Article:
I’m a list girl.
I make endless lists – grocery lists, to do lists, lists of stuff I need to do now and stuff I want to do later, project lists, lists of action items, lists of all my lists.
Most of those lists are made for work projects. I’m mighty organized and focused when it comes to work. I think most of us are. But when it comes to home and life projects, I don’t give them the same attention and focus as I do work projects. But why not? Life goals are as much as, if more, important than work goals. The potential outcomes will positively impact everything, including work. So why do I shortchange myself and give more prominence to my work performance than my life performance?
I know I’m not alone in this. I know many, many people, who when it comes to work, they will outline objectives, develop strategies, create plans and assign duties and prioritize so that they are successful. But somehow, they feel as if they can surmount incredible obstacles and challenges and succeed in their day to day lives without outlining their long term objectives, strategies, and an action plan that will help them get there.
I’m here to tell you that if you apply the same strategies to your home life as you do in your work life, you will find you are much more successful. This applies to long term goals as well daily ones. For example, yesterday, my goal was to clean my house and do all my laundry. Had I had the whole day to devote to it, it most certainly would have been an achievable one, but I had errands to run and grocery shopping to do, and I was given the opportunity to run, so I took it. By the time I got home and started cleaning the house and putting laundry in it was 5pm. I knew at that point I wasn’t going to complete that project, so I made a plan, right then and there. My goal was to get both things accomplished and I wasn’t going to be able to do either that night. So instead of staying up until 2am to finish both, I did dishes, dusted and wiped down all of the rooms in the house. I decided to do everything else except vacuum and mop. I knew I was taking a rest day from working out today so I would leave that for tonight. With the laundry, I vowed to do all of the laundry I had sorted and left in piles on my floor. That way, I would be able to vacuum that floor the following day and would only have a couple of loads left to do.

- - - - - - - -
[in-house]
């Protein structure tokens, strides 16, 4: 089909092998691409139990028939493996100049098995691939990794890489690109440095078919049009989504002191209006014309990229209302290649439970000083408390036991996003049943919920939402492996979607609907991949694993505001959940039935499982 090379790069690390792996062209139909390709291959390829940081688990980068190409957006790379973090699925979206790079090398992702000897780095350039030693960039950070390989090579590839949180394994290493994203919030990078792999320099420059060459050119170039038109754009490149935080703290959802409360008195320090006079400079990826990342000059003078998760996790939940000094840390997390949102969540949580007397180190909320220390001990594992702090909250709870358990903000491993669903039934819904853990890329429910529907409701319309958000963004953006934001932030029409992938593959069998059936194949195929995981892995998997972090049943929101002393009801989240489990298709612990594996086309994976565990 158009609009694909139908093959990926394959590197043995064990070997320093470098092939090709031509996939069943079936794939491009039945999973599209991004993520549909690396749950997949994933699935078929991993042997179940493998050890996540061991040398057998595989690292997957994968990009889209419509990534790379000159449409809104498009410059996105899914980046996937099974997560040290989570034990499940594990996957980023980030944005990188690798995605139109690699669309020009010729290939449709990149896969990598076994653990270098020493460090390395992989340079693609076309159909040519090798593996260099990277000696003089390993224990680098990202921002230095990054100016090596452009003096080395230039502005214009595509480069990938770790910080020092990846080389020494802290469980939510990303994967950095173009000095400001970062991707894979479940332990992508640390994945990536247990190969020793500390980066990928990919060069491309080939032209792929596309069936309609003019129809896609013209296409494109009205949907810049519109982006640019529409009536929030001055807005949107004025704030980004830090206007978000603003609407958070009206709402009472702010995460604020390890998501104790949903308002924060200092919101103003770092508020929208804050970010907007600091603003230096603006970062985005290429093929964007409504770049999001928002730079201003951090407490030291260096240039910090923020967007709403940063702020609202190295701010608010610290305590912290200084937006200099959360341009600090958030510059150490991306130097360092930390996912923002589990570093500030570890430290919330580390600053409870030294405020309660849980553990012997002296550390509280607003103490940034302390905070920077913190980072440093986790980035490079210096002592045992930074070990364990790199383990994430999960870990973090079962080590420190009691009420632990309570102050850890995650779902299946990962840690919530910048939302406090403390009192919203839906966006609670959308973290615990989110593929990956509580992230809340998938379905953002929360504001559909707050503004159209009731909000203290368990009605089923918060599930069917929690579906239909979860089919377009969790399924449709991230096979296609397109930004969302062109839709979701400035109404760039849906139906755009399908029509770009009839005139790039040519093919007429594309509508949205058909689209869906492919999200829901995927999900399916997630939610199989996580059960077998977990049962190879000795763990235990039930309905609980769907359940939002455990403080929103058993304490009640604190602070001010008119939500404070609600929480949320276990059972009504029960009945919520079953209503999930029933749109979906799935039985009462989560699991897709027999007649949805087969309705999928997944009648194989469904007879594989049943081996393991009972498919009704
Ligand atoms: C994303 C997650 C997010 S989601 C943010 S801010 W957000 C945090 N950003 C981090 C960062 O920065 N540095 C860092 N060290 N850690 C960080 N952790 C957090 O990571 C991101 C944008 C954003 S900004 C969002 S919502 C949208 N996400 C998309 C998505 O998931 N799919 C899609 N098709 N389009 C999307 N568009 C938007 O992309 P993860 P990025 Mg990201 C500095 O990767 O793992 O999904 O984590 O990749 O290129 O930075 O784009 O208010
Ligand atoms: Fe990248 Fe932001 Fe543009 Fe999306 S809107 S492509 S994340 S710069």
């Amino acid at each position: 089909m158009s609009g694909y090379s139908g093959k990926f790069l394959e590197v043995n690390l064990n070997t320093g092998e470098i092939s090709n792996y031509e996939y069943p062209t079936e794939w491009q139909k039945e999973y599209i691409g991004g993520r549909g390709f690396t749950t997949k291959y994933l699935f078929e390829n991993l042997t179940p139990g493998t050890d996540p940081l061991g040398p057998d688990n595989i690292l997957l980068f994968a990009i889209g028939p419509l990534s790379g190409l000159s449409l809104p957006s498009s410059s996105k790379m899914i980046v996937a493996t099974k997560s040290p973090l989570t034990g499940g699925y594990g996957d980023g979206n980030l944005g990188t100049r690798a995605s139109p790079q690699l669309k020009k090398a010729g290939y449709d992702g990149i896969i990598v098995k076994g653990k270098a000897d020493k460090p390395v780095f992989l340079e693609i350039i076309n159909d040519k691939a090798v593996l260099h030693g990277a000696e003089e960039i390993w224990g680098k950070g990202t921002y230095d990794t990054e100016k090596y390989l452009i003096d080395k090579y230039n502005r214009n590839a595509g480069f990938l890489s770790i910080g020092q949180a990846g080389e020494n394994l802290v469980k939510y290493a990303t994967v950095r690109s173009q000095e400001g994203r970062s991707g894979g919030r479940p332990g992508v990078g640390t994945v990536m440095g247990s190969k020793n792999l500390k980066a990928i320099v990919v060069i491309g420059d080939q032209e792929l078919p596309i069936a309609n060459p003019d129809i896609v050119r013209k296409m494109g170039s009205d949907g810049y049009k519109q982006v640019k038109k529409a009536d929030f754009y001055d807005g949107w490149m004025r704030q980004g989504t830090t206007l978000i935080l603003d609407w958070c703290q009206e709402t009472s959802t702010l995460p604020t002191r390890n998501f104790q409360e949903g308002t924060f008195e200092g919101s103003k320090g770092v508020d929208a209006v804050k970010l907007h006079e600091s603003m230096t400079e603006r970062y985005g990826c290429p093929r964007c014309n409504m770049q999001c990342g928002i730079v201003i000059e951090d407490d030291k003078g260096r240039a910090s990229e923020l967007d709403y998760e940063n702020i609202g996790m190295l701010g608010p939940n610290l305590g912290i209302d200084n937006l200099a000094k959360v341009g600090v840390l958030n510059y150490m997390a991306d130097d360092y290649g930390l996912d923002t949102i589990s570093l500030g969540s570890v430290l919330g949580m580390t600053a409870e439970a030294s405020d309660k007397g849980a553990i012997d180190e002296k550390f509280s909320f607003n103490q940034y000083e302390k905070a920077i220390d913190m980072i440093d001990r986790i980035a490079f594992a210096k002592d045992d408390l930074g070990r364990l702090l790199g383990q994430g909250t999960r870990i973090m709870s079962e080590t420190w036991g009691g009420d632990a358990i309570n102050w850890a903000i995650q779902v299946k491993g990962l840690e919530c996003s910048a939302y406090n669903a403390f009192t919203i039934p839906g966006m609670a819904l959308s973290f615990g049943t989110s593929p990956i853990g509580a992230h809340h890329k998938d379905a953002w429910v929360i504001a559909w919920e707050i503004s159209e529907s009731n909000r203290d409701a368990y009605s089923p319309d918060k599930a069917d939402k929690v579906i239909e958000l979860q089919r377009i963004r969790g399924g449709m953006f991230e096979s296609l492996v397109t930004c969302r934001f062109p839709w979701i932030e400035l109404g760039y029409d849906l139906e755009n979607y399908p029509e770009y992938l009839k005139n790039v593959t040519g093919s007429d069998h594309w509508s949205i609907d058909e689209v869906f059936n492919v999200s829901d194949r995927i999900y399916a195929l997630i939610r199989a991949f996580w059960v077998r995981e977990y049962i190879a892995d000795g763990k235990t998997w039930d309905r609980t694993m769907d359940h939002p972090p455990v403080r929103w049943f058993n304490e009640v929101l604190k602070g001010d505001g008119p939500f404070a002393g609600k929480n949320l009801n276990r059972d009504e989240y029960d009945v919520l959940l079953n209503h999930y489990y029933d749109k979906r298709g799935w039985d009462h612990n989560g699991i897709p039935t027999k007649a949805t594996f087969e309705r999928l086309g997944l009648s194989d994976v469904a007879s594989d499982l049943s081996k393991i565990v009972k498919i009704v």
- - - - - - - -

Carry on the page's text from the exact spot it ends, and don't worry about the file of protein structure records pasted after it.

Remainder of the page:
That new plan made the project seem more do-able and not so intimidating, and when I got home tonight I was able to finish up both without much trouble. By simply sitting down and mapping out how I had to tackle the project to get it done in a reasonable timeline, as efficiently as possible, I was able to accomplish it and keep my sanity. As a result, I have a pretty clean house, clothes to wear this week and no guilt as I pack up my gym bag for tomorrow.
Your life is worth the time and dedication you give to your work. So when you’re thinking about how on earth you can possibly get everything done, think about the strategies you employ when you’re handed a project at work. Chances are, you are either given or identify a goal and you develop a plan to achieve that goal as efficiently as possible. Perhaps you delegate some responsibilities – if you can do that, by all means, do. You will be surprised at how much even small, daily accomplishments mean when you’re working toward a larger goal. You are worth the work.